ID It: Splotches of brown, purple, or yellow discoloration are angular and run along the leaf veins. A fuzzy, grayish mass of spores may show up on leaf undersides. Leaves may curl downward before turning completely brown and falling off.
Why it Happens: Downy mildew is a water and wind-borne pathogen. It needs a relative humidity of 85% or more and temperatures from 50 to 75℉.
- Practice the same sanitation and watering techniques listed for black spot and powdery mildew to prevent wet foliage, contaminated tools, and infection from surrounding debris.
- Remove the infected leaves and canes promptly.
- Once you’re down to healthy canes and foliage, spray it all with a fungicide. Downy mildew often develops fungicide resistance, so alternate products every couple of weeks.
- If the infection persists, remove the entire plant so it doesn’t spread to others.
Dieback is not a disease in and of itself. Like stem canker, it’s actually a symptom of damage and different pathogens. This disease refers to damaged cane tips that turn brown or black and progress further down.
ID It: Look for black or brown branches and cane tips with discoloration that travels down the cane.
Why it Happens: Pruning wounds and damage from frost or insects create a spot for fungus to infect canes. Occasionally, the discoloration is caused by root diseases or poor soil conditions.
- Trim discolored canes to where they’re healthy and green, cutting just above an outward-facing leaf node.
- Never prune when frost is likely to avoid exposing tender new growth to potential damage.
- Prevent fungal colonization of wounds by practicing good watering techniques and sanitation.
- If a fungal infection is present, use the appropriate fungicide after pruning out any brown or blackened canes.
You’ve got the diseases handled, but are you prepared for the pesky creatures that damage roses? Let’s explore the most common rose pests and what to do about them.
ID: Aphids first appear in early spring. They are small and have soft, pear-shaped bodies. They can be a variety of colors, but most aphids that feed on roses are light green or grayish. You’ll spot them huddled together, primarily on new shoots and buds.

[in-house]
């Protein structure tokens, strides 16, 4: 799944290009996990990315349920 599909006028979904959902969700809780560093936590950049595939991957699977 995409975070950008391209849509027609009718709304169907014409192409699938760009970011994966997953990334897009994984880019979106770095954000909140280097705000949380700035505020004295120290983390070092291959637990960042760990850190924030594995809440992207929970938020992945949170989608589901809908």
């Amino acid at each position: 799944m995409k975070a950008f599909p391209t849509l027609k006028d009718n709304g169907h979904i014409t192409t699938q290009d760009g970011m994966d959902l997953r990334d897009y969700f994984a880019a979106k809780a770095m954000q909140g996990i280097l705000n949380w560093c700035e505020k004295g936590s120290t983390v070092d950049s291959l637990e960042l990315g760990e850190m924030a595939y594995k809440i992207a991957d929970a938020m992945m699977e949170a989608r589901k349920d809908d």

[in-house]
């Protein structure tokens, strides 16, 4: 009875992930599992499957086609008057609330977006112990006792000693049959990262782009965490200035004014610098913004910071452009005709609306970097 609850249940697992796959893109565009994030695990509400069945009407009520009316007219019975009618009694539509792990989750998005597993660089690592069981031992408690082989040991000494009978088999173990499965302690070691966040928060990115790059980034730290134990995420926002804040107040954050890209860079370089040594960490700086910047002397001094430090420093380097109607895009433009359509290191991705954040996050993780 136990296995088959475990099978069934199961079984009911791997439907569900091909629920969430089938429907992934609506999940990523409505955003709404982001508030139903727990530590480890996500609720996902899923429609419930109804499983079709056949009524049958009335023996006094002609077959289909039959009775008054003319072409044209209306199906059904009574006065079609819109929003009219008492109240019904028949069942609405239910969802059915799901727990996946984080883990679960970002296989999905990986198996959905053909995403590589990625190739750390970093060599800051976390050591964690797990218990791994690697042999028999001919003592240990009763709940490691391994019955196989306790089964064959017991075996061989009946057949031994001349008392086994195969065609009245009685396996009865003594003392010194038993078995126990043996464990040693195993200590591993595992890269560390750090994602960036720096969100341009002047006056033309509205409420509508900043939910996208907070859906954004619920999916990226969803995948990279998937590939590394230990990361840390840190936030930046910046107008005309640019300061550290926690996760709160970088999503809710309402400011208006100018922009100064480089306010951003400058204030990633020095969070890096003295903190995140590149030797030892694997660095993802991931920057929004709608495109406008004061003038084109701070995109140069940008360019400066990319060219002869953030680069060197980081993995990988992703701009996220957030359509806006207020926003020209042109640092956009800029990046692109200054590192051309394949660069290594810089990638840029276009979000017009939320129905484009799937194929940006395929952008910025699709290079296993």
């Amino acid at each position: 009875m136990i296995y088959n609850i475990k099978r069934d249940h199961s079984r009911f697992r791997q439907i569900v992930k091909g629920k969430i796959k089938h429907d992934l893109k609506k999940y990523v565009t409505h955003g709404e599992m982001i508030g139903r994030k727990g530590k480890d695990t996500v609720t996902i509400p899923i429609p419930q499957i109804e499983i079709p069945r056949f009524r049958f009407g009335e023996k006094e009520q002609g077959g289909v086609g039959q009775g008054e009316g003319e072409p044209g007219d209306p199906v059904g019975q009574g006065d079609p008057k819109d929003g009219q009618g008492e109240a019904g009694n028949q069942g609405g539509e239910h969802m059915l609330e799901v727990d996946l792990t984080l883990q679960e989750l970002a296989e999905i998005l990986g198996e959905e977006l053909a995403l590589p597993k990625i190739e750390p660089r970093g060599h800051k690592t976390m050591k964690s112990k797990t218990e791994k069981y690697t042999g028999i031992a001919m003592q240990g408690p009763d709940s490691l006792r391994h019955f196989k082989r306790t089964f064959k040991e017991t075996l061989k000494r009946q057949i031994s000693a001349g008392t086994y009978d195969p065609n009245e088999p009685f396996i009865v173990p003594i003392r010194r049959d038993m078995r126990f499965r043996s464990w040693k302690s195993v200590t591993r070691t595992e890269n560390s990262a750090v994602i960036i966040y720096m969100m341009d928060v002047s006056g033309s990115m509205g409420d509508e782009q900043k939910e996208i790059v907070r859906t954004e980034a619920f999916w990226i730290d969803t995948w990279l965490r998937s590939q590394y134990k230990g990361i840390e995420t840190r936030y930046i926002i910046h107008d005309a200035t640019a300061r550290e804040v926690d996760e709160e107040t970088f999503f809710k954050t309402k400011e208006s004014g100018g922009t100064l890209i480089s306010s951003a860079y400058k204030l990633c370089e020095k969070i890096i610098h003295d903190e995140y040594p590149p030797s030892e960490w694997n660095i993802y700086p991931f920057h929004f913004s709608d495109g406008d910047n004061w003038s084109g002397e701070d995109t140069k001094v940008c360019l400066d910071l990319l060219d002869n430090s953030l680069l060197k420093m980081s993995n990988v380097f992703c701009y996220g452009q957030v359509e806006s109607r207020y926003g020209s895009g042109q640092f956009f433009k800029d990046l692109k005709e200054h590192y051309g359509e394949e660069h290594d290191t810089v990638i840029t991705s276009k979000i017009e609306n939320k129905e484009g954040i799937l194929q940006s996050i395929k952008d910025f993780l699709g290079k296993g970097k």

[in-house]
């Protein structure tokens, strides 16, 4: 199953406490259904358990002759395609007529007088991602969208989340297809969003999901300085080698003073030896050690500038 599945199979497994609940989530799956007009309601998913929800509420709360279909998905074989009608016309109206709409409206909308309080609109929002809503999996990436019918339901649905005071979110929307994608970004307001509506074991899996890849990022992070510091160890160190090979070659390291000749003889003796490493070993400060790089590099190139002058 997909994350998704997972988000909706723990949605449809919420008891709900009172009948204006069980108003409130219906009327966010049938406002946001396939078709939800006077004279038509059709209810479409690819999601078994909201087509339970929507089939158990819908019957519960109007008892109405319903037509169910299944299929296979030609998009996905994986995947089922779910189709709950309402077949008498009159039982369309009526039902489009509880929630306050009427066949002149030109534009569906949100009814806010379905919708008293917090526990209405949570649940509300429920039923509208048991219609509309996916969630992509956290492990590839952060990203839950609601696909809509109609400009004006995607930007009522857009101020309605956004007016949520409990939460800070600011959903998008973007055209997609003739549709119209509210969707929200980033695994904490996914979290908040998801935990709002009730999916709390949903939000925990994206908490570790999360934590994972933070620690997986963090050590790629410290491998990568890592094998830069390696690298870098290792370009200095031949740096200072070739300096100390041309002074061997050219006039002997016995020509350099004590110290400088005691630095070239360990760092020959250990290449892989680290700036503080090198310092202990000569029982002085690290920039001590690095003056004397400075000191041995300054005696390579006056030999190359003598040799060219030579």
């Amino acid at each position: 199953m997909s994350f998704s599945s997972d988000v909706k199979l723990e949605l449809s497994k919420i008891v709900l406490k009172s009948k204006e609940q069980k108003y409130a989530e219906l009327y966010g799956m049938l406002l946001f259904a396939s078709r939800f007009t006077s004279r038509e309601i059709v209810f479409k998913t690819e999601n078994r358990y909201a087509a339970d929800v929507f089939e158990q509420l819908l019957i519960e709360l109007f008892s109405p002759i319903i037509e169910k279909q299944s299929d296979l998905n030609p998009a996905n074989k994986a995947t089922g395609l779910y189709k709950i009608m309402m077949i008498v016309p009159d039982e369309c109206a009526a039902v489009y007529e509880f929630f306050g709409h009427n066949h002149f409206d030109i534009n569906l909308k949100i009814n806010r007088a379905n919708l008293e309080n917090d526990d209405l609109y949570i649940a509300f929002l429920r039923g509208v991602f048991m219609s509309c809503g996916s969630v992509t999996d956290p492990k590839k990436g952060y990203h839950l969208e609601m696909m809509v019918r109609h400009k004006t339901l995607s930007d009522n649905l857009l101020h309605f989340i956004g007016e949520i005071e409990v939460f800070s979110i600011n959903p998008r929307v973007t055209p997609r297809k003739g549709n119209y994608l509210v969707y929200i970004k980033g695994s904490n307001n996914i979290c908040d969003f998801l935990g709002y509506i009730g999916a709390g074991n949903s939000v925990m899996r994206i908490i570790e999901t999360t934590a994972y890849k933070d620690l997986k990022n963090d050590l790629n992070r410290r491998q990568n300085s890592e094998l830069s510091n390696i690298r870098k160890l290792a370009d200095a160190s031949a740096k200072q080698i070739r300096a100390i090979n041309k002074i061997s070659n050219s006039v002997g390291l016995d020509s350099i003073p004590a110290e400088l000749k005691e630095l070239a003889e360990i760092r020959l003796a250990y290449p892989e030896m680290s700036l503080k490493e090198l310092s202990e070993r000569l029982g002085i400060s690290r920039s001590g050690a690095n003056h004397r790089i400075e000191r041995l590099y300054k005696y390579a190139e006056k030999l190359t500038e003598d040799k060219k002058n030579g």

Damage: Aphids pierce the rose plant to suck out its sap. You may see curled leaves with a sticky black substance (a sooty mold that colonizes the honeydew aphids excrete) and disfigured tips and buds.
- Wait it out. Aphid infestations may be controlled in a week or two by natural predators like ladybugs, lacewings, hoverflies, and birds if they’re active in your garden. Encourage predators with diverse plants that attract them.
- Spray them off with a direct shot from the hose. Don’t forget the undersides of leaves! They generally cannot climb back up the plant.
- Squish ‘em. Go ahead. It’s therapeutic!
- Direct them away from your roses with trap plants like nasturtium and sunflowers.
- Repel or confuse them by interplanting roses with alliums, rosemary, and basil.
- Use an insecticidal soap or horticultural oil to kill off severe infestations that other methods don’t fix.
ID: These guys look like tiny (.5 inch) green caterpillars with tan heads. They’re also called “rose slugs.” Adult sawflies are in the wasp family. They appear in late spring to early summer and lay their eggs on leaf edges.
Damage: Sawfly larvae cause tan blotches on leaves. These blotches can look slightly transparent, giving them a “windowpane” effect. As they get bigger, the larvae munch bigger holes and can skeletonize foliage, leaving only the veins. If you see their damage, turn over the leaves and check for the little green larvae.